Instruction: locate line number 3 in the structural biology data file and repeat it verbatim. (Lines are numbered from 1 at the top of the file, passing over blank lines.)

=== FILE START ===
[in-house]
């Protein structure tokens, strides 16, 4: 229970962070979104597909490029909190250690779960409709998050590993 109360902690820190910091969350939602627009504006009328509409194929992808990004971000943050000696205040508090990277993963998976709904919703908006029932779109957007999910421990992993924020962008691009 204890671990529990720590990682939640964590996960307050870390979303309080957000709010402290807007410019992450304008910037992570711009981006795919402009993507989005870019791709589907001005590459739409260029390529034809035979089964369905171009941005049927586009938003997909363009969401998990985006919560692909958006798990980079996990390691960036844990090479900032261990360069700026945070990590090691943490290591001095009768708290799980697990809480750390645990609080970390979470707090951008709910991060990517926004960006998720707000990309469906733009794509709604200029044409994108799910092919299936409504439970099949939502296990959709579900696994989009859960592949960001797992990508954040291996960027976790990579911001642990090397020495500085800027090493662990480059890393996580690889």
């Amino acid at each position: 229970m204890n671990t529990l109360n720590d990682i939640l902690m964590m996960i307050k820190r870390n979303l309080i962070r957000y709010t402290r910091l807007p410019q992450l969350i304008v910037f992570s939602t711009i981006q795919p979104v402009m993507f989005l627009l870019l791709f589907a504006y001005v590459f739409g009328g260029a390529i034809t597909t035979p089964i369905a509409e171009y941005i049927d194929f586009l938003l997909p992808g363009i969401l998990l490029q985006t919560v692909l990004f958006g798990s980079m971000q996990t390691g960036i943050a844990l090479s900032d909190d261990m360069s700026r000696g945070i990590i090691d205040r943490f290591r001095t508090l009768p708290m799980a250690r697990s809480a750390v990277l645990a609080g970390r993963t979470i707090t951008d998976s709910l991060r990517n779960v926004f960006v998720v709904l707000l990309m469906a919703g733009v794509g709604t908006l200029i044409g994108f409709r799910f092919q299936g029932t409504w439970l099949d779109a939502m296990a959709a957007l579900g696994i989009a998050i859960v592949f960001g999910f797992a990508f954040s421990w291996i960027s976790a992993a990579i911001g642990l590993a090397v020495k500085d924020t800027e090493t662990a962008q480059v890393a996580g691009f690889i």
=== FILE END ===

């Amino acid at each position: 229970m204890n671990t529990l109360n720590d990682i939640l902690m964590m996960i307050k820190r870390n979303l309080i962070r957000y709010t402290r910091l807007p410019q992450l969350i304008v910037f992570s939602t711009i981006q795919p979104v402009m993507f989005l627009l870019l791709f589907a504006y001005v590459f739409g009328g260029a390529i034809t597909t035979p089964i369905a509409e171009y941005i049927d194929f586009l938003l997909p992808g363009i969401l998990l490029q985006t919560v692909l990004f958006g798990s980079m971000q996990t390691g960036i943050a844990l090479s900032d909190d261990m360069s700026r000696g945070i990590i090691d205040r943490f290591r001095t508090l009768p708290m799980a250690r697990s809480a750390v990277l645990a609080g970390r993963t979470i707090t951008d998976s709910l991060r990517n779960v926004f960006v998720v709904l707000l990309m469906a919703g733009v794509g709604t908006l200029i044409g994108f409709r799910f092919q299936g029932t409504w439970l099949d779109a939502m296990a959709a957007l579900g696994i989009a998050i859960v592949f960001g999910f797992a990508f954040s421990w291996i960027s976790a992993a990579i911001g642990l590993a090397v020495k500085d924020t800027e090493t662990a962008q480059v890393a996580g691009f690889i």